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of women developing breast cancer who have a family history of the disease. people with disabilities caused by the drug thalidomide say they've made a big breakthrough in their campaign for compensation from the government in germany, where the sedative was manufactured. about a50 babies in the uk were born with disabilities after their mothers were prescribed thalidomide, between 1958 and 1961 let's take a look at some of the other stories making the news. explosions at a fuel depot in ghana have killed at least seven people and injured more than 30 others. the first blast in the capital, accra, last night sent a giant fireball into the sky, forcing residents to flee. it's understood to have triggered a second explosion and a fire at a nearby petrol station. the sister of the north korean leader kim jong—un has been promoted. seen here on the right with her brother, kim yo jong is 28 years old. she's replaced her aunt in the politburo. her promotion is further evidence
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of the kim family's grip on the north korean regime. close to four tonnes of cocaine has been seized after a ship was intercepted in the atlantic. the spanish authorities acted on intelligence provided by the national crime agency in the uk to intercept the boat between madeira and the azores. the nca says, if sold, the cocaine would have fetched more than £200 million. seven men have been arrested. one of the most powerful figures in hollywood — the film executive harvey weinstein is under increasing pressure over sexual harassment allegations. the lawyer who had been defending him has quit, and now president trump has said that he's ‘not surprised' by the claims. 0ur north america correspondent laura bicker is in washington this evening. president trump might be keen to comment because harvey weinstein was a supporter of hillary clinton and a
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donor to the democrats. he worked in hollywood circles for many years where this seems to have been an open secret. harvey weinstein produced blockbusters such as pulp fiction, lord of the rings. he has been married to a british designer georgina chapman and she said she will stand by him amid claims of u nwa nted will stand by him amid claims of unwanted physical and sexual harassment dating back decades. a report by the new york times claims he would invite women to his room for business purposes and to nude and asked for a massage or ask them to watch shower. it also claims he settled allegations with eight women, perhaps actors and assistants. when it comes to harvey weinstein, he has apologised, saying he will fix himself. his lawyer said some reports in the newspaper are not true and is preparing a lawsuit.
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but she has since resigned. when it comes to his future in film, the board of his own company said that future will depend on whether or not his therapy progresses. there's only one week to go until the old pound coins are taken out of circulation. from midnight next sunday the round pound will lose its legal tender status and no longer be accepted in shops and restaurants. people have been urged to spend them, bank them, or give them to charity before then. more than a0 solar powered vehicles are racing through the centre of australia. the cars will travel 1800 miles ina australia. the cars will travel 1800 miles in a week from darwin to adelaide. 26 countries have teams involved in the challenge.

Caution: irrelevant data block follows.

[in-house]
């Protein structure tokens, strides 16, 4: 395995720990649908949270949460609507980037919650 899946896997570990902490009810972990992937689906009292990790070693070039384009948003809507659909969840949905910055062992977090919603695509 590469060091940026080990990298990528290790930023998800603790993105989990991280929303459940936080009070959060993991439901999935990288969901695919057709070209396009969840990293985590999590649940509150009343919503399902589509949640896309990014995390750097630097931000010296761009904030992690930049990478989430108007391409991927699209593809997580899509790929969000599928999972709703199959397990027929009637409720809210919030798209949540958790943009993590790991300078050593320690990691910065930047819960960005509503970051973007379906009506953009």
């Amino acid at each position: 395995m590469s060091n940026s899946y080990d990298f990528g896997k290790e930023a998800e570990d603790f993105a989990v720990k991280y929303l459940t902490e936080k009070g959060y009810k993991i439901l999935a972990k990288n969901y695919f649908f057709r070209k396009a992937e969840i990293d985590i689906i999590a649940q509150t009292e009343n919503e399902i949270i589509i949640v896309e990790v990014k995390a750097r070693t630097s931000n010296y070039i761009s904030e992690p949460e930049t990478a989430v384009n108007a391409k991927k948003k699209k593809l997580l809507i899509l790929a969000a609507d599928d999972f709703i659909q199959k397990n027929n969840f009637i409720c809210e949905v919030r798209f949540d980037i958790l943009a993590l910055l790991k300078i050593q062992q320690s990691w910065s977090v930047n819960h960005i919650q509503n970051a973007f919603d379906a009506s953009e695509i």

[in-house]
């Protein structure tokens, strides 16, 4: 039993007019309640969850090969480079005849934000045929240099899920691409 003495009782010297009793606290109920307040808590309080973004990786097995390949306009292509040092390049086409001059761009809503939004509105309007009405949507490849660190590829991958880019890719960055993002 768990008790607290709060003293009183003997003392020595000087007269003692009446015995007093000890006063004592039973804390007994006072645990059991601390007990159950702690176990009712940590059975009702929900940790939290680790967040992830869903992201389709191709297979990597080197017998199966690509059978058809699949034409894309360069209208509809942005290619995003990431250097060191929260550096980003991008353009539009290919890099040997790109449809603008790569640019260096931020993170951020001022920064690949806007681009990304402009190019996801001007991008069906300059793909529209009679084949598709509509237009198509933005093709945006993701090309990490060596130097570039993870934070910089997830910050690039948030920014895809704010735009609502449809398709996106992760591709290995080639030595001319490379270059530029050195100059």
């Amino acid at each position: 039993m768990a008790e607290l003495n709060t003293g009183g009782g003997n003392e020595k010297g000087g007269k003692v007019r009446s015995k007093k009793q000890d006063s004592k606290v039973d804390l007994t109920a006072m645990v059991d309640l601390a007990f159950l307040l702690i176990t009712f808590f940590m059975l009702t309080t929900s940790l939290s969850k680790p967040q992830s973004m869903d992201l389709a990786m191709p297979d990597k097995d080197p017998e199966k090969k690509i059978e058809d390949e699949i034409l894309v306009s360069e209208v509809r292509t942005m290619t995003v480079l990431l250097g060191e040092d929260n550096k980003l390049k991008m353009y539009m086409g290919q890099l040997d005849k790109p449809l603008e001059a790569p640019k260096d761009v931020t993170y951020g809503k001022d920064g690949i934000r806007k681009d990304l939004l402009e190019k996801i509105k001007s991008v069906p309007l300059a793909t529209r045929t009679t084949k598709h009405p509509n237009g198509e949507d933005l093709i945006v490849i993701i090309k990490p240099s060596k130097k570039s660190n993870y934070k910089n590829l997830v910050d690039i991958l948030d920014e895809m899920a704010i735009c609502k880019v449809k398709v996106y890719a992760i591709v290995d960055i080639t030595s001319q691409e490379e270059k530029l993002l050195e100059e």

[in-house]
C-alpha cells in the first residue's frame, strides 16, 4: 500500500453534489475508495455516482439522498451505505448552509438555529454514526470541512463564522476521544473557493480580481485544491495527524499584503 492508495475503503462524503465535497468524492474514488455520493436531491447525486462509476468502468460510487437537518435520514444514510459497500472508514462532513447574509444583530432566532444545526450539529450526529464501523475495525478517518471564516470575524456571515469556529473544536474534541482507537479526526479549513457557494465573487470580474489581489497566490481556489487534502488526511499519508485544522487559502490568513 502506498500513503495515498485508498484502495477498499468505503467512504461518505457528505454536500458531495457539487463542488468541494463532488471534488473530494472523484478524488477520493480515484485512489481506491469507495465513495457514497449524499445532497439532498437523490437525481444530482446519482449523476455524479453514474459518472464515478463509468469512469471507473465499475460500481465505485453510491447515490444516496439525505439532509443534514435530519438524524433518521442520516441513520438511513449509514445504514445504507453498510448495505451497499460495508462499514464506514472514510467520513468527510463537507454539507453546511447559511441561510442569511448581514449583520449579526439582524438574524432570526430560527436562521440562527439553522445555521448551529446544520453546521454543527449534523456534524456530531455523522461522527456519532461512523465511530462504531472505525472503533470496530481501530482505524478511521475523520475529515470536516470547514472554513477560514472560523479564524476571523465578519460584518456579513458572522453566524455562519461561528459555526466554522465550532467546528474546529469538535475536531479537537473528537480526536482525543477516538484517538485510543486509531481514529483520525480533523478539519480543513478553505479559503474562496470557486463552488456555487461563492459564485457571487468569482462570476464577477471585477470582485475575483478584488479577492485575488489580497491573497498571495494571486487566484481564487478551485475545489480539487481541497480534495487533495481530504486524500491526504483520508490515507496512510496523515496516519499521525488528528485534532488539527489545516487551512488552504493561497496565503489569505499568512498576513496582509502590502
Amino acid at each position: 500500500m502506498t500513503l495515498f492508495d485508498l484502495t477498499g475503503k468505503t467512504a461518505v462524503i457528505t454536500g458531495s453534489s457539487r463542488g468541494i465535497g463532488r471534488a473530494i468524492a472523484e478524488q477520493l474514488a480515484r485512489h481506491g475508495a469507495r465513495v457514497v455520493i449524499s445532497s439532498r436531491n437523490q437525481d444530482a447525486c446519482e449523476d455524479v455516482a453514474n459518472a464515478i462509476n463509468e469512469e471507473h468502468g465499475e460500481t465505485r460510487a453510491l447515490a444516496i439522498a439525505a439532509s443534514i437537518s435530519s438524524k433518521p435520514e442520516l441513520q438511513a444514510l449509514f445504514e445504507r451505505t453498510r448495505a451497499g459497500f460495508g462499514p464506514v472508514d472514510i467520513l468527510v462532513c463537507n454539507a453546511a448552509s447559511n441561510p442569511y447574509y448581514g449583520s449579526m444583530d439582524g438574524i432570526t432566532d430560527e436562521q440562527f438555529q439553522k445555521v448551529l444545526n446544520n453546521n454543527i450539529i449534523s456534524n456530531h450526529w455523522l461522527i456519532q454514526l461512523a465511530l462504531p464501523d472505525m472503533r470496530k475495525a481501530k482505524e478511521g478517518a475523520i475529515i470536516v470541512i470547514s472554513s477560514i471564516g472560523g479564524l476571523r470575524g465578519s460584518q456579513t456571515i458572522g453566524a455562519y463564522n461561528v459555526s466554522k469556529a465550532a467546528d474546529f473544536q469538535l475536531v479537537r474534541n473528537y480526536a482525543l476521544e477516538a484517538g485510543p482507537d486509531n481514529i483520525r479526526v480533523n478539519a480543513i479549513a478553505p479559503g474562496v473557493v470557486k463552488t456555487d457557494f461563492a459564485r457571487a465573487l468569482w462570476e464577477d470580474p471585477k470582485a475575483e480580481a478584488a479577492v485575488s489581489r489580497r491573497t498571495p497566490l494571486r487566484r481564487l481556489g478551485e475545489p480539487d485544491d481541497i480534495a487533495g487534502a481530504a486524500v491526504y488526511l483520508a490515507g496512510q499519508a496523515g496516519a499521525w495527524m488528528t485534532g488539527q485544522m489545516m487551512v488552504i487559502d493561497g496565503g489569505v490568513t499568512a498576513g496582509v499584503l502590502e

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as was the case with saturday, at its best there was nothing really much wrong with sunday as evidenced by our weather watcher in york but in other parts of the british isles there was a lot of cloud. no rain here off the suffolk coast, but it was close run with showers further offshore overnight. reinforcing cloud coming in across scotland. dragging rain through the heart of scotland pushing to the northern isles. cloudy across the british isles and not a cold night and not a cold start to the new week. it will be disappointing across the greater part of scotland first thing. enough cloud for there to be the odd piece of rain. northern ireland, quite a bit of cloud. the odd piece of rain moving in but not amounting to much.
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the greater part of england and wales starting dry. towards the south—west, cloud sitting low, so watch out for hill fog and there will be drizzle here. that might fade, the cloud trying to lift. you get the sense that although there will be dry weather to start the week across much of the british isles, sunshine will be patchy across the greater part of england, and maybe wales, northern england, parts of scotland faring better. cloudy in northern ireland to finish the day. no great issues with the weather for the match between wales and the republic of ireland on monday. on tuesday, weak weather fronts tumble down across england and wales bringing the prospect of rain. things brighten up nicely until we bring in the next set of weather fronts.